Managing the Offshore Energy Transition MOET Stakeholder Meeting

News

By Nicola Clarke

8 December 2023

 In June 2022 the UK’s Natural Environmental Research Council (NERC) awarded the British Geological Survey (BGS) with the National Oceanography Centre (NOC) and the Plymouth Marine Laboratory (PML) a significant grant to conduct a 5-year project called MOET (Managing the Environmental Sustainability of the Offshore Energy Transition). The project will assess holistically the environmental sustainability and societal impact of offshore hydrogen and carbon dioxide storage alongside offshore wind and aims to develop solutions to deliver and plan the technology and infrastructure required to enable the offshore energy transition.

As part of this work, the project has assembled a diverse group of around 50 stakeholders that represent organisations that have a vested interest in the offshore, the energy transition and the marine environment, from marine conservation organisations, NGOs, governmental departments and agencies, and energy companies. IEAGHG are part of this stakeholder group.

On Thursday 23rd November the MOET project team held an in-person stakeholder meeting at the Chartered Institute of Arbitrators, London.Almost 40 people gathered for a highly engaged day. The day began with a set of presentations from the project team with updates on the work packages. And then continued with interactive group work sessions exploring knowledge gaps and research priorities, societal impacts and public perceptions and a final group where we were encouraged to share ideas for what ways the research should be shared, i.e. what form the outputs should take.

The UK offshore space is already busy and the transition to low-carbon technologies requires a joined-up strategy to enable maximum benefits for existing and new users. The MOET project will consider the subsurface technologies of temporary hydrogen storage, permanent storage of CO2, the interaction of surface facilities and infrastructure and ways to minimise conflicts (e.g. with offshore wind) and gauge public understanding and acceptance of these technologies. Three work packages are underway and essentially build upwards from the subsurface (WP1) to shallow subsurface, seabed and water column (WP2) to society (WP3). A final work package aims to draw these themes together and translate the research into stakeholder-relevant solutions to support decision making.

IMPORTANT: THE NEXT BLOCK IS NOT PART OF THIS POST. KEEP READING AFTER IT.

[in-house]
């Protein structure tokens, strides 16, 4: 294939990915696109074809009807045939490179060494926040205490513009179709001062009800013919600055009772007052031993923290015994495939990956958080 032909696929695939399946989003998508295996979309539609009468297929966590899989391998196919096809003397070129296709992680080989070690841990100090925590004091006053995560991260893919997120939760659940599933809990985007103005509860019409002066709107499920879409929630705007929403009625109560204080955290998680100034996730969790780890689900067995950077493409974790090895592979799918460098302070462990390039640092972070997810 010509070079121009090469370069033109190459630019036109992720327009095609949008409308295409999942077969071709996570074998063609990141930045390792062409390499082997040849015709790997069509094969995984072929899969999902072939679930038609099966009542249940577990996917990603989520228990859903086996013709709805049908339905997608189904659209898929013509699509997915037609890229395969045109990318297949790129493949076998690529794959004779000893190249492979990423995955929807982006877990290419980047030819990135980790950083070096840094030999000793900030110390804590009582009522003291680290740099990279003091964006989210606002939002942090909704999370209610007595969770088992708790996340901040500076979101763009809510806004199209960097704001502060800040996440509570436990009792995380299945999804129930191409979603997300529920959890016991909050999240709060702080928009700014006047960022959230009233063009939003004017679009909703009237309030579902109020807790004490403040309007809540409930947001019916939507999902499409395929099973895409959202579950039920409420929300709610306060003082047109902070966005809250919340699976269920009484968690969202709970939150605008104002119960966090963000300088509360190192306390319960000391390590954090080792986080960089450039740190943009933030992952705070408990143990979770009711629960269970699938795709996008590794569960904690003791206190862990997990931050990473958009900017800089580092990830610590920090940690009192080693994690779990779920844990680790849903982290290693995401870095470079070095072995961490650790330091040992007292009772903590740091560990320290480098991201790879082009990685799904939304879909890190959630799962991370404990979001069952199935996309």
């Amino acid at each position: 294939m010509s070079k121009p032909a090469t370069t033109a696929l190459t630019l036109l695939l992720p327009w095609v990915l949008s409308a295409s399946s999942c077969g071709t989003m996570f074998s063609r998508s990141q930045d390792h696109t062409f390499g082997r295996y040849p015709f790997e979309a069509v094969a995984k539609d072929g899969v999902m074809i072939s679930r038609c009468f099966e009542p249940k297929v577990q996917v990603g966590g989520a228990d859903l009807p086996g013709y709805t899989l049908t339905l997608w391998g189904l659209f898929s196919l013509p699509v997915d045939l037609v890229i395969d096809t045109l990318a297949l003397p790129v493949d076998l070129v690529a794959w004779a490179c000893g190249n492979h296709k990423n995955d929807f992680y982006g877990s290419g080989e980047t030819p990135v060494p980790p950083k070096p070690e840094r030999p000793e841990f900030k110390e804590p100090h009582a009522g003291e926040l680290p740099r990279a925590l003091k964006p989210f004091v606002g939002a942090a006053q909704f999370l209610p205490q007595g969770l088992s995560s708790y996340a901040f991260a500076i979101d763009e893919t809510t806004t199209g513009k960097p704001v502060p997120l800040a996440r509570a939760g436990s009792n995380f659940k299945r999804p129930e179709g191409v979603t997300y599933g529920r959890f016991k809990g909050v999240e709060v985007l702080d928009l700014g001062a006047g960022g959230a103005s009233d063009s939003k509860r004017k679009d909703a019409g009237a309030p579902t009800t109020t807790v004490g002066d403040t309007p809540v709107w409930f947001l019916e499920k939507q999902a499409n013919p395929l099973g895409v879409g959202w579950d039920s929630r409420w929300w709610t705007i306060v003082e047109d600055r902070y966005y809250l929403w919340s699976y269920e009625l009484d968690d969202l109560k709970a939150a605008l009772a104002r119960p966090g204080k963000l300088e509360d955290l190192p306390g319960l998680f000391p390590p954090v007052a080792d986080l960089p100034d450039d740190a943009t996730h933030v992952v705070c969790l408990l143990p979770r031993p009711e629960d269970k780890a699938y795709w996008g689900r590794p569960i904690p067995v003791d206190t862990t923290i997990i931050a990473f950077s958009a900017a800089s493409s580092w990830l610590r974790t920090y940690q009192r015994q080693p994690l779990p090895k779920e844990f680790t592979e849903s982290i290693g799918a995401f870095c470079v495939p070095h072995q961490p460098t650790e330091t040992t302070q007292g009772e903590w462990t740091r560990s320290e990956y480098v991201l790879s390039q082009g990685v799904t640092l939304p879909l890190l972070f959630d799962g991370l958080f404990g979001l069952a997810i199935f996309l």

Results and ambitions from the work to date include:

  • WP1: mapping of areas suitable for H2 storage, mapping of structures that bound the Bunter sandstone and connectivity, regional pressure modelling, likelihood of microbial activity in storage strata, co-location and competition for H2 and CO2 storage, impacts of storage on overburden and infrastructure.
  • WP2-1: H2 storage: laboratory experiments into dominant products of reactions of H2 and impacts on microbial community structure, modelling of dissolution, impact and detectability of H2, assessing potential impacts footprints relative to leak rate, safe limits for H2 release, suitable methods and metrics for baseline and operational monitoring and recommendations for MMV. 
  • WP2-2: Looking at the constraints on the seabed/shallow subsurface on licenced areas for energy infrastructure developments e.g. windfarms, cable routing, aggregate extraction. Seabed geology mapping products have been published and there are ambitions to produce a variety of further geospatial datasets.
  • WP2-3: Exploring the potential environmental consequences of windfarms by developing enhanced ecological niche models for offshore structures.
  • WP3: looking at the social trade-offs and consequences of the offshore energy transition by quantifying risks and benefits of different technologies to marine ecosystem services and creating mental models of the energy transition.

IEAGHG look forward to following the progress and inputting to the MOET project and aiding in the dissemination of the learnings to our international network.

For further information about the MOET project contact Hazel Napier (BGS) at hjb@bgs.ac.uk

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